future of us pakistan relations, us, Pakistan, us Pakistan

In the past, the interests of the United States and Pakistan have seldom coincided for an extended period and have differed more than once. The connection was built on an ad hoc basis from the start and is still mostly transactional in nature. When the utility of the connection ends, Pakistan has always been a partner. Both parties are compelled to engage in the conversation. Both governments have frequently pursued diverging interest paths, damaging one another’s interests at the regional and global levels.

The necessity to re-evaluate the partnership has once more arisen in light of the US exit from Afghanistan in August 2021. In response to inquiries from Congress about the Afghan war, US Secretary of State Antony Blinken was forced to reassure them regarding Pakistan by saying, “This is one of the things that we are going to be looking at in the days and weeks ahead—the role that Pakistan has played over the last 20 years, as well as the role we would want to see it play in the coming years and what it will take for it to do that.”

The state of Afghanistan has influenced the relationship since 2001. With Afghanistan complicating matters further, Pakistan-US ties are neither simple to grasp nor simple to convey. The partnership is described as an “uneasy marriage of odd pair of modern international relations.” The future is primarily bleak. Pakistan has responded by trying to attract a superpower, and do its bidding, while also defending its essential interests because the US is seen as a fickle ally in that country.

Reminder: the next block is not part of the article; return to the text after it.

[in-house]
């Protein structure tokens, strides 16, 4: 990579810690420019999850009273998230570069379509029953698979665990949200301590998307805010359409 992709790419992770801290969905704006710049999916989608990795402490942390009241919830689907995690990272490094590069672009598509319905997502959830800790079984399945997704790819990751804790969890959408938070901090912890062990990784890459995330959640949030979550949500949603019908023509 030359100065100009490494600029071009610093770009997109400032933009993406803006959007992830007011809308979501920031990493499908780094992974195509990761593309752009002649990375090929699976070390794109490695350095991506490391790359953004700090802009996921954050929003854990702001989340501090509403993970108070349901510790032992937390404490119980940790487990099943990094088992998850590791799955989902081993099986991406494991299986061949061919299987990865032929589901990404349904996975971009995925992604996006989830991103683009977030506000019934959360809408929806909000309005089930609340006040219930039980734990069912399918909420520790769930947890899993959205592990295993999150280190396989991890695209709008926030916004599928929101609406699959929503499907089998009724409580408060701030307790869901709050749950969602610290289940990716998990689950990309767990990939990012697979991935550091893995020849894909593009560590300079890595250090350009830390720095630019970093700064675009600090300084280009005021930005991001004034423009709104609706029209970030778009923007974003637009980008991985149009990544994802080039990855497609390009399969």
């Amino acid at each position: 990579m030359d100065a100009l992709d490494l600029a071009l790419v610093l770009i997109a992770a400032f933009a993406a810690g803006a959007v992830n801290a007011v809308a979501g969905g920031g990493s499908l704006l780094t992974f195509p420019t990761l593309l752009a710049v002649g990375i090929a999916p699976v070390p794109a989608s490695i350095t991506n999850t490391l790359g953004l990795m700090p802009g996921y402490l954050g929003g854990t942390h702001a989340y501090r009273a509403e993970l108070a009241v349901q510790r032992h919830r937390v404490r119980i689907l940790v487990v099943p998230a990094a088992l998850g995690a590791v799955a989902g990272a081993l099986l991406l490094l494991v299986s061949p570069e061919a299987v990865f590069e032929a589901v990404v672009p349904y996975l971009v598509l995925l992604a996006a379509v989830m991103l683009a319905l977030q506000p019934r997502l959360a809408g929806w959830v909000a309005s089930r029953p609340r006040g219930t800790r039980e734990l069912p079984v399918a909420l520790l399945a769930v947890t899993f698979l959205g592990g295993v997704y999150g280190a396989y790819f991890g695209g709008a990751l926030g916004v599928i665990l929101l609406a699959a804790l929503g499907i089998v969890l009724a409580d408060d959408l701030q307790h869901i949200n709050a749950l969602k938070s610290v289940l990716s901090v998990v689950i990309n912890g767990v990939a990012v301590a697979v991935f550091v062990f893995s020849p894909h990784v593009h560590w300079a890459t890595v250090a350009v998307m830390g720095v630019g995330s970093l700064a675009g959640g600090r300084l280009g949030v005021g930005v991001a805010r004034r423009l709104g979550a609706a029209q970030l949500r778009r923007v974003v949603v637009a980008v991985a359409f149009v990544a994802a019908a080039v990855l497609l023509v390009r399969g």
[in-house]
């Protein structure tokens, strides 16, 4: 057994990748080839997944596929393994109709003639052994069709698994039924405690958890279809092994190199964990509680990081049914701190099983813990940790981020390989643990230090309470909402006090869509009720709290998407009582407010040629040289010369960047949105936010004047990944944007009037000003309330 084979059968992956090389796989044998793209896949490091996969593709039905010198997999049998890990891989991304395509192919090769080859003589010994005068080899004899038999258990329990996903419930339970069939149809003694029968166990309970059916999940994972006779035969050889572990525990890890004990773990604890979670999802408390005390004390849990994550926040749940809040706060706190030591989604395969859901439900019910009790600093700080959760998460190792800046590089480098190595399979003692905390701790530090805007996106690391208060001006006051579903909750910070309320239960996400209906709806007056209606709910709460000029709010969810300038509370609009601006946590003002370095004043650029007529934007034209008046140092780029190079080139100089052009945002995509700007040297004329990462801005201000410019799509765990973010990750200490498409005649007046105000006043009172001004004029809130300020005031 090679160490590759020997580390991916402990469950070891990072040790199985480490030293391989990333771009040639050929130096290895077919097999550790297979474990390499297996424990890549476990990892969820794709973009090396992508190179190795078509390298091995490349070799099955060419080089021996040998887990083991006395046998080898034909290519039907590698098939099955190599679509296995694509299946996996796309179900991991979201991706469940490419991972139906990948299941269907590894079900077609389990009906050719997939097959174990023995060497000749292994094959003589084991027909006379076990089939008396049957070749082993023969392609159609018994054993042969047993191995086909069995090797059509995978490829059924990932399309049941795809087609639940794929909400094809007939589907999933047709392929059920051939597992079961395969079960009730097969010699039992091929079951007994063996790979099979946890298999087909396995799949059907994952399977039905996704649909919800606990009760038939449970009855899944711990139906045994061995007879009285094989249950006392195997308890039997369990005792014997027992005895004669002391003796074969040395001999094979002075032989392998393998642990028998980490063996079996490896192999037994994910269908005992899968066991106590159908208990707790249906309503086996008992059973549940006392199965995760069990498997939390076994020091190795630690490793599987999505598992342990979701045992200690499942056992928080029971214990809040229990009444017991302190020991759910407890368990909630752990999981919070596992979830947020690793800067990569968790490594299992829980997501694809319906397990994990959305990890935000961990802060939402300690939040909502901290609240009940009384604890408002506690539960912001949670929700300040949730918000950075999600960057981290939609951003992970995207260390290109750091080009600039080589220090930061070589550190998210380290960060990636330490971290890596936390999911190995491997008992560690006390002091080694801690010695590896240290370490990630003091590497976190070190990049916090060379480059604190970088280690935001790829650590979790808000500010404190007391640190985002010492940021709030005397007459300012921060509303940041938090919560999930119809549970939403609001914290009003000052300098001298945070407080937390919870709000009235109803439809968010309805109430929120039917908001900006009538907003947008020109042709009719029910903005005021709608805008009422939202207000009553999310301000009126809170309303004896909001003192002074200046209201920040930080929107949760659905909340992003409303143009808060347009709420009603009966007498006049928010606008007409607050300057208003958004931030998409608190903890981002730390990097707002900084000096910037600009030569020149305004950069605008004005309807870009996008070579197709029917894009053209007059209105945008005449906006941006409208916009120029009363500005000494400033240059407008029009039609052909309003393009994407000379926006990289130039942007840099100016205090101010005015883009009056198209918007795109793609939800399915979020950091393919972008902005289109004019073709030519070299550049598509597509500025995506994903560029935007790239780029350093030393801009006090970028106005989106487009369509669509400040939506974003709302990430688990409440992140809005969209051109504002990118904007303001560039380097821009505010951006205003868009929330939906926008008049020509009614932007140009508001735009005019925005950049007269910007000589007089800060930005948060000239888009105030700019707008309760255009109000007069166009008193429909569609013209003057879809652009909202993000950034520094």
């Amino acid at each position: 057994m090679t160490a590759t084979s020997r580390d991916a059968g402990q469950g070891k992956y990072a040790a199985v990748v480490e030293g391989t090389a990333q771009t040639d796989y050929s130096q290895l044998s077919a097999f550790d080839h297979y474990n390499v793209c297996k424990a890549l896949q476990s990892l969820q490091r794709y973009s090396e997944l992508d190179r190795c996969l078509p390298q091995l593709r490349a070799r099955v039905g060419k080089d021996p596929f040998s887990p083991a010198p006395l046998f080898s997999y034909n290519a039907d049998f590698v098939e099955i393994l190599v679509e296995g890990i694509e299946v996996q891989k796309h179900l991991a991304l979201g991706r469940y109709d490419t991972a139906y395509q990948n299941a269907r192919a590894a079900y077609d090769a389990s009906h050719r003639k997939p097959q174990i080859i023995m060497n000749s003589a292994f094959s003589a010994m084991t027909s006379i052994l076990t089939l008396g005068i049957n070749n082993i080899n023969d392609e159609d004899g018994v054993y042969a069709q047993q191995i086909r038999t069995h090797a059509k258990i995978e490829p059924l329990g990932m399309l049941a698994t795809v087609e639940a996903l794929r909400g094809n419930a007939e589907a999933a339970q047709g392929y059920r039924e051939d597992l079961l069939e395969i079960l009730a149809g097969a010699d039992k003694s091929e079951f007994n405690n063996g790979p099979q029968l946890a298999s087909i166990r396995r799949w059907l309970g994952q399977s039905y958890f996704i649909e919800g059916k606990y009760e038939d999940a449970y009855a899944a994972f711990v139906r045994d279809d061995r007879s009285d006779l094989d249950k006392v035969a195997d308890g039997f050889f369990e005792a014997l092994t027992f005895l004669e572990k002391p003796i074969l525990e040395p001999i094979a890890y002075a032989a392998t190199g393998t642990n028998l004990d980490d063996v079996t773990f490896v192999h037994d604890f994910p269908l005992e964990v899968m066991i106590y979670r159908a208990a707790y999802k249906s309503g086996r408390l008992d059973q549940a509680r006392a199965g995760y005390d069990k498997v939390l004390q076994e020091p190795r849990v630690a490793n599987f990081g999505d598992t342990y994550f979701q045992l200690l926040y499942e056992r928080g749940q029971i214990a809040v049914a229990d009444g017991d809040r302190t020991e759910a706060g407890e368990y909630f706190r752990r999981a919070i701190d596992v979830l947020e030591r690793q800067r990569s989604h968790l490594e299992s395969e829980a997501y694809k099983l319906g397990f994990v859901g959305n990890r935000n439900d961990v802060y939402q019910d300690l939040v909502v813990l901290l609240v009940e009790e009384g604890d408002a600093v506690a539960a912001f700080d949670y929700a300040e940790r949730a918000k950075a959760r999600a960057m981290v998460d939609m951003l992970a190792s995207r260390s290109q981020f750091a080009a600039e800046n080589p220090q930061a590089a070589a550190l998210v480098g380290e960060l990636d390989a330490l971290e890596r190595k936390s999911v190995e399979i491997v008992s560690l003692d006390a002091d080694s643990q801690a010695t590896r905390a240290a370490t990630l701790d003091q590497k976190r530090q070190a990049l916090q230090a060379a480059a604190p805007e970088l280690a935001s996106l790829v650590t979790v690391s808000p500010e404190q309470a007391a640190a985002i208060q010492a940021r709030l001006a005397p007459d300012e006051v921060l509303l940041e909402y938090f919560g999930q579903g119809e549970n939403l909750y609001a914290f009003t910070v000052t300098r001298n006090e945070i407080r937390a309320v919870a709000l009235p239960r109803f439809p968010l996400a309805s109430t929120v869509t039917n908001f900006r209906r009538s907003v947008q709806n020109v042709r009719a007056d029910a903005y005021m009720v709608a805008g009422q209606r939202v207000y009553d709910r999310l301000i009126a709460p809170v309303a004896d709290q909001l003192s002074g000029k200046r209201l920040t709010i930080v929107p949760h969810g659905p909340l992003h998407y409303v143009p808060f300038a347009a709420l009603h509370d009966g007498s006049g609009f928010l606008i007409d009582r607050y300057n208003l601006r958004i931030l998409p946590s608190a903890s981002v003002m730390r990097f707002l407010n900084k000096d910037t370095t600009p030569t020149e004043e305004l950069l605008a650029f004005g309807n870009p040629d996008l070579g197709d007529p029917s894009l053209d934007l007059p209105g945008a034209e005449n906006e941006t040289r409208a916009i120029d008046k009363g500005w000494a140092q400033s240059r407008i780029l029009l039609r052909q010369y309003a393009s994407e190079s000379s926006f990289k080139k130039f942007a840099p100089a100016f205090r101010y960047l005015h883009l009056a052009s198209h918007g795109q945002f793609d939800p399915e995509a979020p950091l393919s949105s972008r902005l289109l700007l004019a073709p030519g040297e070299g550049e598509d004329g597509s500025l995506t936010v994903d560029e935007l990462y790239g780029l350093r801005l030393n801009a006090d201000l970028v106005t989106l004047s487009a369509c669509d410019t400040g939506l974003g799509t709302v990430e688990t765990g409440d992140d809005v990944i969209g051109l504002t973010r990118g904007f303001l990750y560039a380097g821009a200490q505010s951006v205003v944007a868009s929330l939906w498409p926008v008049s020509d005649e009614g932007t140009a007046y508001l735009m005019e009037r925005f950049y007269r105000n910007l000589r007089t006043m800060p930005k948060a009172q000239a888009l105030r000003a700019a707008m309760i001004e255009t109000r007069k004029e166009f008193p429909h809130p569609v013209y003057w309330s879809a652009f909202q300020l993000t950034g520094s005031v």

As David Hale, a Wilson Center diplomat and ambassador to Pakistan from 2015 to 2018, stated with great authority, Pakistani authorities must defend their country’s interests. We are unable to control their behavior to achieve our goals. The main problem, which has led to rising mistrust between the two, is this. Pakistan has grown more hostile toward the US over time, and the US does not trust Pakistan. The main reason for this anti-Americanism is the US foreign policy toward Pakistan, but there are also concerns about US foreign policy tendencies toward the Muslim world as a whole. Pakistan’s domestic political parties have recently relied on anti-American sentiment to maintain support. Regarding its interactions with Pakistan, the US is viewed as both exploitative and authoritarian.

Pakistan’s constant reliance on the US has reduced its alternatives to the point that it is unable to escape its predicament. Pakistan lacks the necessary resources to overcome it. More crucially, it is well-liked by Pakistan’s elite on all fronts—military, political, and economic. The wealthy elite has effectively repressed every revolutionary change up until lately. Despite the difficulties, Pakistan has managed to make good use of its love-hate relationship with extremist ideologues. It has made it possible for it to gain maneuvering room with the US. Whether this is sustainable is the key question. For the first time in its history, is Pakistan’s ruling class in trouble? Additionally, this may alter Pakistan’s foreign policy course. This paradigm change has also occurred in several other nations, with Iran and Turkey serving as two prominent instances.